Is Oral Roberts a Cinderella?


It’s March and the tournaments have started playing!  We held our team meeting at Buffalo Wild Wings eating saucy chicken and watching 35 big screen TVs with various games going on.  This is the greatest time of the year!

While chatting, we saw an interesting tweet put out by a fellow CBB aficionado, @EvanMiya about Oral Roberts and thought that his claim deserved a little deeper look. 

In the tweet, he said, “Oral Roberts has all of the ingredients to be THE cinderella of March Madness:

  • Leads the nation in 10-0 scoring runs per game.  (31 total this year) 
  • Shoots threes (top 30 in 3P% and 3PA rate)
  • Top 40 offense in the country
  • Max Abmas is a veteran (22 PPG this year)”

Those are some solid points and ORU has a legitimate argument that they could be big this year.  Even Ken Pom (@KenPomeroy) kicked in that he believes this ORU team deserves an at large bid but won’t get one because of big conference bias by the Selection Committee.  They are talented, they have a solid resume and they probably deserve a chance to prove that.  

But the original question was, do they have the ingredients to be a cinderella?  

Like all financial commercials, let’s start this out by saying that past performance does not indicate future success.  But there is a really strong correlation.  So lets dig into this massive mine of data and see if we can prove that those particular cherry-picked criteria for Cinderella bear out.  

We started out by eliminating all Major and Mid Major conferences, so that the Cinderella’s could be starting from and competing on the same plane as ORU.  Then we adjusted for top offenses and filtered for the 3P% and 3PA rate.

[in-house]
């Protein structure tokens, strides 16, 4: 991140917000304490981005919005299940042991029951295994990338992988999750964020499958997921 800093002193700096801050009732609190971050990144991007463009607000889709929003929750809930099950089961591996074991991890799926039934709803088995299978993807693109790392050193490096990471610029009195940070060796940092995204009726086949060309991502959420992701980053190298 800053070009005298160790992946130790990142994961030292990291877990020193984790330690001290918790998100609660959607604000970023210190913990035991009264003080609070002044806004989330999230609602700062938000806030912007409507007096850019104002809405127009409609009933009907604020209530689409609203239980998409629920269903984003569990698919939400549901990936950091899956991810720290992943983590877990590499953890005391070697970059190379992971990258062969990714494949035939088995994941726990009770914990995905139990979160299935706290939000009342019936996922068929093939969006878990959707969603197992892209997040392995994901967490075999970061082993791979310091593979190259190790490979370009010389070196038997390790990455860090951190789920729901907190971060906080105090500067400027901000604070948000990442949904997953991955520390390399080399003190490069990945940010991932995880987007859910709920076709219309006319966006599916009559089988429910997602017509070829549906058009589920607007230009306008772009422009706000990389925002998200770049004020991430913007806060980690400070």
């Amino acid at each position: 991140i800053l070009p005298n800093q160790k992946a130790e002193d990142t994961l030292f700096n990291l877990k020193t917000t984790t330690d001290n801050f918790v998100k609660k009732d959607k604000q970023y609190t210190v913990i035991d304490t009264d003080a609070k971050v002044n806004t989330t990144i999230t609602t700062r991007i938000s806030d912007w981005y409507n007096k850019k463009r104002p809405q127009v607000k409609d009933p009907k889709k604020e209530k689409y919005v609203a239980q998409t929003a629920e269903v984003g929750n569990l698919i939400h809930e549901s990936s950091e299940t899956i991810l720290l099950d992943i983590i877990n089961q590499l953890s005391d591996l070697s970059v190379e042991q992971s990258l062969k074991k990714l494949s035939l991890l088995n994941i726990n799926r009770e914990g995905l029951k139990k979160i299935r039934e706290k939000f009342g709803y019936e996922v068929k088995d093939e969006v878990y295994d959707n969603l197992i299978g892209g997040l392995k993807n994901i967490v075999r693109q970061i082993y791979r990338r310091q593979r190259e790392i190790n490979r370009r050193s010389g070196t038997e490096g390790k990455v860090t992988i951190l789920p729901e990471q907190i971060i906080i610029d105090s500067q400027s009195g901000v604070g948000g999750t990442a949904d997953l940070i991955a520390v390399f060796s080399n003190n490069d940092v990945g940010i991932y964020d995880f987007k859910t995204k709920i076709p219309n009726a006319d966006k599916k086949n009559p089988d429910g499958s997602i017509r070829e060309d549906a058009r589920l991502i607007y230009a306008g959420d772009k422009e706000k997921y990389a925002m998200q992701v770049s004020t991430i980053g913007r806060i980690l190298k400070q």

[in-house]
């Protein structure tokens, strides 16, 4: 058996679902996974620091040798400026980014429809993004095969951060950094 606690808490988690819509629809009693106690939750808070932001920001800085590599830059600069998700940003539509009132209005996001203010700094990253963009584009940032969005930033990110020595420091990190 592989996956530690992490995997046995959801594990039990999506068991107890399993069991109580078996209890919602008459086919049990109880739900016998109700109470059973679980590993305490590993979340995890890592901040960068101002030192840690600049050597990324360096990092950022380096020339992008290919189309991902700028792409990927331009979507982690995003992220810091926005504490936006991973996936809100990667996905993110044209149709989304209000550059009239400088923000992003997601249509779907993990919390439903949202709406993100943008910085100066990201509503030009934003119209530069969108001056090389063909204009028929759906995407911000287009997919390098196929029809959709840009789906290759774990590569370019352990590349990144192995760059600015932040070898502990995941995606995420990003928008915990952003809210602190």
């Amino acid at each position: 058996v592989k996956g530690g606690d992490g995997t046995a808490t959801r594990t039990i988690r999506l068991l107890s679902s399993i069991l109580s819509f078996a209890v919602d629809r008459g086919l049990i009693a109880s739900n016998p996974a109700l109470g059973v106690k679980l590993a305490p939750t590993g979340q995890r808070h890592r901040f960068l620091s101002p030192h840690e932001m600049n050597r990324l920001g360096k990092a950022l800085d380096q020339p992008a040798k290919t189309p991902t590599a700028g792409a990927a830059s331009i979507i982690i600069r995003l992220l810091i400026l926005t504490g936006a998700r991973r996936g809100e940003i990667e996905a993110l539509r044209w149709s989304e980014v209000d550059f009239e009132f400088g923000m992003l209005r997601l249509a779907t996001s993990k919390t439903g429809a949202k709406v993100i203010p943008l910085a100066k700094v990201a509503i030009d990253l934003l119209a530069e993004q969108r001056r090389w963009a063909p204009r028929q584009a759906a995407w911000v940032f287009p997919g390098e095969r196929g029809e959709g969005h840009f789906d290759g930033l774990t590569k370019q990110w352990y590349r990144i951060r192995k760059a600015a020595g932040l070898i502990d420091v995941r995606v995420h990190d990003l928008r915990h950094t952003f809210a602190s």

I do really like the assertion of 10-0 runs in a game being significantly important.  It reminds of the old Arkansas “40 Minutes of Hell” days where Coach Nolan Richardson believed that basketball is a contest of runs and who ever can have the most for the longest wins.  It would be interesting to see how those long runs matter if there are fewer total runs in a game, or if they were able to sustain them against superior competition, or if those runs resulted in an above average rate of wins in those games relative to their other games played, or if those runs were indicative of an equally strong defense.  

There are a thousand more questions you could investigate inside that data, and we did for a while, but in the end, we still have not found any evidence was that the 10-0 runs were a strong indicator of Cinderella type teams.  

If we go back to the data on the first couple of criteria, we come up with 5 past tournament teams that met those same criteria and got into the tournament.  

  • 2009 NDSU (14 seed)
  • 2012 Iona (14 seed)
  • 2018 SDSU (12 seed)
  • 2021 Colgate (14 seed)
  • 2022 SDSU (13 seed)

So, how’d they do? Were any of them Cinderella’s? 

Well, unfortunately, no.  Not a single team with these same characteristics made it out of the first round.  Iona even lost in the play-in round.  

That’s not to say that Oral Roberts couldn’t do it this year.  They first need to earn their auto bid and then I’ll tell you what, if they advance past the first round, I’ll go out and buy an ORU hat or jersey for everyone on the team, just to keep us humble.  

But I don’t think I’m going to have to do that.